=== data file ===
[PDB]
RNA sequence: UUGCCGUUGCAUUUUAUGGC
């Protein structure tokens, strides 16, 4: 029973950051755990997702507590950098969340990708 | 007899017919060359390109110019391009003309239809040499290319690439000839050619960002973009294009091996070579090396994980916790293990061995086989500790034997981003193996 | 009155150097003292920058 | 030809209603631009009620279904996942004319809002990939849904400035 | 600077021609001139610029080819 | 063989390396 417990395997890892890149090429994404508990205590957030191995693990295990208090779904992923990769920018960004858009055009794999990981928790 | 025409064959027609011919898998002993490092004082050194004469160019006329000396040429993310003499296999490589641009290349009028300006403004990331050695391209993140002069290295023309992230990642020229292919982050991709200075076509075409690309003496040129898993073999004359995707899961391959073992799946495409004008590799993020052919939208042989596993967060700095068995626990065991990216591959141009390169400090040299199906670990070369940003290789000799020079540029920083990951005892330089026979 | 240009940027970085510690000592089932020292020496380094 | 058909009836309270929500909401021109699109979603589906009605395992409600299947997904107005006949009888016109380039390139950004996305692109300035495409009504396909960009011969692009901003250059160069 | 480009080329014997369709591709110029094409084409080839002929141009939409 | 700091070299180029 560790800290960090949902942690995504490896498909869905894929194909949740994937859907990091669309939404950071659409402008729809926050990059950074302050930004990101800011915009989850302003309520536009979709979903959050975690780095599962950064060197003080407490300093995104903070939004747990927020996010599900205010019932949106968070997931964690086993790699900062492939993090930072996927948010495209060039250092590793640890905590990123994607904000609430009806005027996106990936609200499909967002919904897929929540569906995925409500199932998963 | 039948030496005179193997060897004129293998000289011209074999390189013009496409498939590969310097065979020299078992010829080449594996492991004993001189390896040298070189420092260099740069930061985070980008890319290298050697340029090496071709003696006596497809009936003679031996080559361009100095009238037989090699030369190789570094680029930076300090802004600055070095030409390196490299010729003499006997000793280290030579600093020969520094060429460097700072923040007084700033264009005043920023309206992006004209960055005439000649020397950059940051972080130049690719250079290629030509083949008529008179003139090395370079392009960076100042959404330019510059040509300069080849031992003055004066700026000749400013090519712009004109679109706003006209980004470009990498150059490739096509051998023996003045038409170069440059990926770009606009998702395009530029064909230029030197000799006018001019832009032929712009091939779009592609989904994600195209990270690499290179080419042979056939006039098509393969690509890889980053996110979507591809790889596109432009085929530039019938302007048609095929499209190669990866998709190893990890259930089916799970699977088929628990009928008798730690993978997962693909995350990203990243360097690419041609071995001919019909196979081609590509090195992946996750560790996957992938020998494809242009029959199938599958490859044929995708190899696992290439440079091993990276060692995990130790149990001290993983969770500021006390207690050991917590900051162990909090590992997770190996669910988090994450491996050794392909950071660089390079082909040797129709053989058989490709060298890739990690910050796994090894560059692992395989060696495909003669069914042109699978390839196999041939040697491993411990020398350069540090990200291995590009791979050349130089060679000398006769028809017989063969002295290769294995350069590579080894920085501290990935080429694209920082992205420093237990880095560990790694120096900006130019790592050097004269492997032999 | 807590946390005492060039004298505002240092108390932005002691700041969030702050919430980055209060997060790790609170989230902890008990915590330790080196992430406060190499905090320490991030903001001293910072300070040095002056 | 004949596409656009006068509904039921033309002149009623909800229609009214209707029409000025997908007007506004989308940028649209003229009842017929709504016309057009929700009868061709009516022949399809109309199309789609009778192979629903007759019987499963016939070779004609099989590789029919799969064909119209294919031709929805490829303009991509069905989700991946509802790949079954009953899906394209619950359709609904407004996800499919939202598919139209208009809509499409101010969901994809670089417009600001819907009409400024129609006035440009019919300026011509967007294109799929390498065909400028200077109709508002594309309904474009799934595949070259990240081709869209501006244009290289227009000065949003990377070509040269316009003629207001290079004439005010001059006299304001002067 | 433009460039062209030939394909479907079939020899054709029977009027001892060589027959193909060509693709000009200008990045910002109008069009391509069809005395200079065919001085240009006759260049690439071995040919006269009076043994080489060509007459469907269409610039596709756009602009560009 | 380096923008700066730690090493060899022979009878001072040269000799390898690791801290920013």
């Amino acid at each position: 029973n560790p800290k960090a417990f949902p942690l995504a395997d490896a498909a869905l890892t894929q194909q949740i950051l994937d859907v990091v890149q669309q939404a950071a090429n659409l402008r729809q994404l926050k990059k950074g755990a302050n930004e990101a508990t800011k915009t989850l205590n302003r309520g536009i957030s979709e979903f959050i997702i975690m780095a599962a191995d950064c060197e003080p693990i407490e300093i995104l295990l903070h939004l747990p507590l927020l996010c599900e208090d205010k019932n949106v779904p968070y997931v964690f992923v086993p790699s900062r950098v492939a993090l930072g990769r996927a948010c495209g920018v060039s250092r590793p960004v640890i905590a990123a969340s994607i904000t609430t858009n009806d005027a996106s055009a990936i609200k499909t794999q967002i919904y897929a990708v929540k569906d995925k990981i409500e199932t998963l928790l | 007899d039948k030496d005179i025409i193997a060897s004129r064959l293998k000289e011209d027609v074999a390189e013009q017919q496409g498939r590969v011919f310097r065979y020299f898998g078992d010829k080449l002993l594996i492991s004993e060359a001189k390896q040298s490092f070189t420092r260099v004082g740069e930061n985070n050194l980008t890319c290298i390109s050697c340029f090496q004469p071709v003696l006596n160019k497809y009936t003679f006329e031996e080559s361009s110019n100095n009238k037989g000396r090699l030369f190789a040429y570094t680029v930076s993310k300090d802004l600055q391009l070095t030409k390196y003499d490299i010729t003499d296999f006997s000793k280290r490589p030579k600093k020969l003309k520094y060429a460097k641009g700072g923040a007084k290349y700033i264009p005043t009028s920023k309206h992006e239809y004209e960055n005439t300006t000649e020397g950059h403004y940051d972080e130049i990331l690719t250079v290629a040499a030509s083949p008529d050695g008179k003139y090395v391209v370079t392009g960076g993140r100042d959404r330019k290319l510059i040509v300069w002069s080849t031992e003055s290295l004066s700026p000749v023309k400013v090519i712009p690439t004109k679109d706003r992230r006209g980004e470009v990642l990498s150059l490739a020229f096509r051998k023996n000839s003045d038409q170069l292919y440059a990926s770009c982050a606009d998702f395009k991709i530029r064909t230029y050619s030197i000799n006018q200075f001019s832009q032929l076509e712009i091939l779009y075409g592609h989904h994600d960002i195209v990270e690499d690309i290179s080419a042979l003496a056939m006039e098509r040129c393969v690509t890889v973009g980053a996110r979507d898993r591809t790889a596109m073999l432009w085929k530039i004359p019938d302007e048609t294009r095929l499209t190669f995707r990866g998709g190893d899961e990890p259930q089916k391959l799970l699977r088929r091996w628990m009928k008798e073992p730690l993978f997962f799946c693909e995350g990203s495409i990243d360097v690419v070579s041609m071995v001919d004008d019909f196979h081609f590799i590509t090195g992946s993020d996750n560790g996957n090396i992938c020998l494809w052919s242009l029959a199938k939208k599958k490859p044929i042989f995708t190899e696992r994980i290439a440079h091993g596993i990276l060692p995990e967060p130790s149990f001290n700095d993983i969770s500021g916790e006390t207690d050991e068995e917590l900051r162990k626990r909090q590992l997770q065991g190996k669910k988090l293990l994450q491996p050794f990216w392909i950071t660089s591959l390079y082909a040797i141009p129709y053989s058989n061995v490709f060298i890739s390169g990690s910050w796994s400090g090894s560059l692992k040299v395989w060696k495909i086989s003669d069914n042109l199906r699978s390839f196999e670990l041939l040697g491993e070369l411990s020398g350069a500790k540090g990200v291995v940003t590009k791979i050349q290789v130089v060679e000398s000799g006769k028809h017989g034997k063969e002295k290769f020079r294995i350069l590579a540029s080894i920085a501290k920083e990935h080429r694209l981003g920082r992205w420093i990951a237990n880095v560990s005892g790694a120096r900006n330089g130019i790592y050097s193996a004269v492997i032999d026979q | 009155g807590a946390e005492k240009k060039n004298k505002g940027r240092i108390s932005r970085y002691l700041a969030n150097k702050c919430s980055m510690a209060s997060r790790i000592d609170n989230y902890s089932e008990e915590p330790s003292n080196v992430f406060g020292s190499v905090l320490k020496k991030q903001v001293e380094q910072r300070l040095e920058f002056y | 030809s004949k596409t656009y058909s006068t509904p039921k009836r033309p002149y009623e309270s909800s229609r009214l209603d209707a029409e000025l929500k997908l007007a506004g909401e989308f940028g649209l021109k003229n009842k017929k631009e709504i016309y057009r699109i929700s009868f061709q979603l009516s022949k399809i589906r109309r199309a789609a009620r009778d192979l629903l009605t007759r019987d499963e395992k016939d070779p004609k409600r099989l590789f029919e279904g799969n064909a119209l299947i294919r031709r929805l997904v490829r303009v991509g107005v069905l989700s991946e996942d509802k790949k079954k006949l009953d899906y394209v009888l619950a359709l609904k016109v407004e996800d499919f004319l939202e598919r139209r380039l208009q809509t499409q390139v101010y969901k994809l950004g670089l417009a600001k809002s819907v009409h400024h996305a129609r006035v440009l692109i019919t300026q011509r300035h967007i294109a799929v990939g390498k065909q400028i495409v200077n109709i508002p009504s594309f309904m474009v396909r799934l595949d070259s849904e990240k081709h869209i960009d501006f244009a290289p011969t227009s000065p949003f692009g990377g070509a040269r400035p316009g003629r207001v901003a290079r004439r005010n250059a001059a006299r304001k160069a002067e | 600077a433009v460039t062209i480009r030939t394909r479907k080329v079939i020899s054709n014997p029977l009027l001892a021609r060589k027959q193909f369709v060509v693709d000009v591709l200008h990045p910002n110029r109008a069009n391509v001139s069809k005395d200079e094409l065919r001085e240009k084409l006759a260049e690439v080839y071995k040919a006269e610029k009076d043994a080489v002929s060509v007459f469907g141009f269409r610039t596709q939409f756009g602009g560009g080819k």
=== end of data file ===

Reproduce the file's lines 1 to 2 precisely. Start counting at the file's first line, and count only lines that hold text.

[PDB]
RNA sequence: UUGCCGUUGCAUUUUAUGGC